Information about fertility rates among adolescents with major mental illness will have important implications for clinical care, research, and public policy. It will help inform the development of interventions targeting pregnancy prevention and optimization of outcomes for adolescent mothers and their children. Also, if fertility rates are high in this group, it will underscore the importance of future research to quantify the level of risk for these adolescent mothers’ children. To begin to address the knowledge gaps in this area, we undertook a population-based study among adolescents in Ontario, Canada. Our primary objective was to examine age-specific fertility rates (ASFRs; live births per 1000 girls ages 15–19 years) over a 10-year period, comparing adolescent girls with and without major mental illness diagnosed before pregnancy. Our secondary objective was to identify factors that could explain observed differences between groups.
We completed a repeated cross-sectional study of ASFRs for all adolescent girls aged 15 to 19 years in the province of Ontario, Canada over a 10-year study period (1999–2009). By using population-based health administrative data, we calculated annual ASFRs among adolescent girls with major mental illnesses diagnosed before pregnancy (psychotic disorders, bipolar disorder, and major depressive disorder) and compared these rates with those of adolescent girls without a previous major mental illness diagnosis.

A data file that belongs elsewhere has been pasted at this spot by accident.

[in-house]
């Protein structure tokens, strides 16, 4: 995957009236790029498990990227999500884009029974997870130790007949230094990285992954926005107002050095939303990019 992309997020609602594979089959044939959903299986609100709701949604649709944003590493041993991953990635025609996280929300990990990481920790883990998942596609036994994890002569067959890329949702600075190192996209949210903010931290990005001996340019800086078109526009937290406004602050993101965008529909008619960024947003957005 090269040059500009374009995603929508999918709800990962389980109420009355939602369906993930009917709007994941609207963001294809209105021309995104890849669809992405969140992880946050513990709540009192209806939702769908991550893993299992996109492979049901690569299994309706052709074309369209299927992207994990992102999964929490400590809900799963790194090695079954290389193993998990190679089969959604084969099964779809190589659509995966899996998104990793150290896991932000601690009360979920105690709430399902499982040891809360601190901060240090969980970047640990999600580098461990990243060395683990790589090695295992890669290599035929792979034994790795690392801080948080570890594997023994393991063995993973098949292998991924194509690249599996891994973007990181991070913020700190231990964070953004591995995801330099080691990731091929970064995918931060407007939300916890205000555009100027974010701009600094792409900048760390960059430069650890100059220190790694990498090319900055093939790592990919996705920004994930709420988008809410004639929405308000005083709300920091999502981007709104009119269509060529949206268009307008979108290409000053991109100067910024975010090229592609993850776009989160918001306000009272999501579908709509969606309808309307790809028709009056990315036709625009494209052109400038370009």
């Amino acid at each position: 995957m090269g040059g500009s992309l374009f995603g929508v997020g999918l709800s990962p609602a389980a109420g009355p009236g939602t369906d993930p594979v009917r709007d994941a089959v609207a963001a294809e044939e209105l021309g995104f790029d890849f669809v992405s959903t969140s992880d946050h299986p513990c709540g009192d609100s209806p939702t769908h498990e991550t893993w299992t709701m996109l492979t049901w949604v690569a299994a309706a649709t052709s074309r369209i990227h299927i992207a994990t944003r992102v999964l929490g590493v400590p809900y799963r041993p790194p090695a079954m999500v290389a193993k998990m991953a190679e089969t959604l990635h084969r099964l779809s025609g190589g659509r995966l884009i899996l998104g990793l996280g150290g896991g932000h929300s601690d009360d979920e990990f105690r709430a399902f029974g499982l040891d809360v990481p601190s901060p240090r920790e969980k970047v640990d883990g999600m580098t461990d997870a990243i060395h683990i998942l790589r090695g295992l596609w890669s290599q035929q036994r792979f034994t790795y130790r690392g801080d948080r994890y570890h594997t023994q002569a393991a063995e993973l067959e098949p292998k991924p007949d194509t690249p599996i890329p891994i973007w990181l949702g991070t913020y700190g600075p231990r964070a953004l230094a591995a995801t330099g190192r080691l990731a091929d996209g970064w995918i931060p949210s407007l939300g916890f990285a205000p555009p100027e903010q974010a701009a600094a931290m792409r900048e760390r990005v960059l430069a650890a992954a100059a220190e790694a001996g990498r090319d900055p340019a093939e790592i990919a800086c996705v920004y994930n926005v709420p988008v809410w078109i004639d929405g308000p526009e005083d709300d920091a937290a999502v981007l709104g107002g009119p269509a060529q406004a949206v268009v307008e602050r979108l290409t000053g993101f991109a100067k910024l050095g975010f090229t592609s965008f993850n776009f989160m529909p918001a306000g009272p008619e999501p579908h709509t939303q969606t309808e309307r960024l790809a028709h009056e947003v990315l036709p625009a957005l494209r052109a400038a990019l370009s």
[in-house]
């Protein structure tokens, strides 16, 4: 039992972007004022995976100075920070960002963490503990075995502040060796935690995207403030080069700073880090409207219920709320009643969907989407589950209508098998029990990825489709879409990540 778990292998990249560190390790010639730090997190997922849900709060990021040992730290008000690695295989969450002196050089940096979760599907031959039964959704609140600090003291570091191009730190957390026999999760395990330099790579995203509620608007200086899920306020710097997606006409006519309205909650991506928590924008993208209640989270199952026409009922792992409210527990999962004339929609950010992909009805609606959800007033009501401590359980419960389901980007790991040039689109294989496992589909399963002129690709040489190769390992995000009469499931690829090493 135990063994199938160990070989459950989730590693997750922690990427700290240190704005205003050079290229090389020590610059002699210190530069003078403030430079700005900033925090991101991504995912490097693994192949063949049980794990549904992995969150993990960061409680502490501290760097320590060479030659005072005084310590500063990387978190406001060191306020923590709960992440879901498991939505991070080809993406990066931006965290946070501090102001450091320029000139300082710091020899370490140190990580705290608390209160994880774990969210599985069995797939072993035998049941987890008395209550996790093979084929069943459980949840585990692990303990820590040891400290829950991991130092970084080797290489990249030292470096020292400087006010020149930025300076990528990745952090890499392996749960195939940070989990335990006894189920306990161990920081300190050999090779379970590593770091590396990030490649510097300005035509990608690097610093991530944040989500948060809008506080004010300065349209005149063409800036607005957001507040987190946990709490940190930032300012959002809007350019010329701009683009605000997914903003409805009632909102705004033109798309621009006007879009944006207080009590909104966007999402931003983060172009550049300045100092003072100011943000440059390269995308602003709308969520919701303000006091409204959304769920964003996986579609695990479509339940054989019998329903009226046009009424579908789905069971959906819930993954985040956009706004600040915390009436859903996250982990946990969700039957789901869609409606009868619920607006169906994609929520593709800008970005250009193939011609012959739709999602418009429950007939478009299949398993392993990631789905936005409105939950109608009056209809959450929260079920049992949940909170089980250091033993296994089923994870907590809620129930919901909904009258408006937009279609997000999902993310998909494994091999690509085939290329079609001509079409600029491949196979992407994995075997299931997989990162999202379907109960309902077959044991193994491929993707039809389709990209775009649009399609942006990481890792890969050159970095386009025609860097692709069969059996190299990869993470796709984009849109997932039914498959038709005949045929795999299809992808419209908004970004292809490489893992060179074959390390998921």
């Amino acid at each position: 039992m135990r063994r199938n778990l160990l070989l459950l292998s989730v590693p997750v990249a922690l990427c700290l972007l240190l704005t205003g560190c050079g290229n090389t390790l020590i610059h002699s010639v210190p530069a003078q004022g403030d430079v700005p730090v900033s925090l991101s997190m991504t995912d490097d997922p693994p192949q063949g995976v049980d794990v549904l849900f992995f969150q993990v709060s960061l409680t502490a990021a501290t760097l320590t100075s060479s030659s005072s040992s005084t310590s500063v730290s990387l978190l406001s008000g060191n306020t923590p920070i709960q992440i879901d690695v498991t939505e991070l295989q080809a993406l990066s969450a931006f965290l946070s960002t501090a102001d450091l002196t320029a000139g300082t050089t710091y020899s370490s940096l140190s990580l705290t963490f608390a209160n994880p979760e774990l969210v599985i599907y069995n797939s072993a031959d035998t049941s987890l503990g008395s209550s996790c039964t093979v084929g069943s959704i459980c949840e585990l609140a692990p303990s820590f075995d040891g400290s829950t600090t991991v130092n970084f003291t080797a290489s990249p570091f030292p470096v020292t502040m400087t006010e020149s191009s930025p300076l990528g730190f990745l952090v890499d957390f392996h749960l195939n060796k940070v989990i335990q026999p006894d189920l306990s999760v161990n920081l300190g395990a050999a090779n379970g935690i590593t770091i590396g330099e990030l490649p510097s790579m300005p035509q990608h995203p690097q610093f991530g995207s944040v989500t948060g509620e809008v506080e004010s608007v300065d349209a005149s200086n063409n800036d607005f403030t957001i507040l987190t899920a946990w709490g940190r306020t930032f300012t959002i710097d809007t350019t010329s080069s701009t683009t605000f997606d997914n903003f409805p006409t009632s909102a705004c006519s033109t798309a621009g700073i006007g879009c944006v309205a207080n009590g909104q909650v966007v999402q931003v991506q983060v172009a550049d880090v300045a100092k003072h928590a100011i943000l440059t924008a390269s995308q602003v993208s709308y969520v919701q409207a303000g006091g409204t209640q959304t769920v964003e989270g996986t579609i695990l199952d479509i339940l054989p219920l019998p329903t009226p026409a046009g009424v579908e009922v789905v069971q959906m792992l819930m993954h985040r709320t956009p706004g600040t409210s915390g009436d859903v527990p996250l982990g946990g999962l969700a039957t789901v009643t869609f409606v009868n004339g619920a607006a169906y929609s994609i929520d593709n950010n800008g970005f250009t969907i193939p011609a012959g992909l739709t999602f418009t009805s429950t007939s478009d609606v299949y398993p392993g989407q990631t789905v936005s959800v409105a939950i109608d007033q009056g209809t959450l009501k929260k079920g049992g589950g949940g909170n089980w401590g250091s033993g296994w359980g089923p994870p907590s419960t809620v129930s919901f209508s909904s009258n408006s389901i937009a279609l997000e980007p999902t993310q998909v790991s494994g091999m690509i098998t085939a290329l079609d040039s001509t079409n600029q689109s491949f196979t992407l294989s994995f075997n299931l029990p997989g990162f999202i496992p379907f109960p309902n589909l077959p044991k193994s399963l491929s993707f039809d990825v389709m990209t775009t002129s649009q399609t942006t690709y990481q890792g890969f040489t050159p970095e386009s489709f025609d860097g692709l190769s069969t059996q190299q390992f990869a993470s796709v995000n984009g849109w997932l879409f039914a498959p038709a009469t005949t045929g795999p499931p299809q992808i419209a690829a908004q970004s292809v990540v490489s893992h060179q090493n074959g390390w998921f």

We used multiple linked population health administrative databases from the Institute for Clinical and Evaluative Sciences in Toronto, Ontario, an independent nonprofit research organization that uses a variety of administrative databases to evaluate universally available health care services and their effectiveness in the province of Ontario. Patient-level records in these databases are anonymously linked through the use of a unique identifier (scrambled health care number). The data quality in these administrative databases has been examined and found to be complete, reliable, and accurate with respect to demographic information, primary diagnoses for inpatient services, and billing claims for physician services.25 We used the Registered Persons Database containing gender, age, and postal code for all Ontario residents eligible for health care services, to identify all adolescent girls aged 15 to 19 years in each fiscal year from 1999 to 2009. We used the Canadian Institute of Health Information–Discharge Abstract Database (CIHI-DAD) and the Ontario Mental Health Reporting System Database for hospitalization-related data and the Ontario Health Insurance Plan Database (OHIP) for physician billing data to identify girls with major mental illness. We also used the MOMBABY data file, an existing cumulative data set derived from the CIHI-DAD that provides linked maternal and newborn health records for all newborns delivered in hospital. Births are identified in the MOMBABY data file by using the main patient service code for “obstetric delivery” and/or hospital diagnostic codes indicating obstetric delivery, and the data file includes flags to identify live births. This data file has been used extensively in multiple publications examining population-based pregnancy outcomes in Ontario.26,27
For a previous study, we created annual samples of Ontario women aged 15 to 49 years at the midpoint of each 12-month period starting from April 1, 1999, until April 1, 2009.28 For this study, we restricted the cohort to adolescent girls aged 15 to 19 years. The number of adolescent girls in each fiscal year ranged from a minimum of 379 303 to a maximum of 437 534, resulting in a total of 4 556 545 person-years for the overall study period.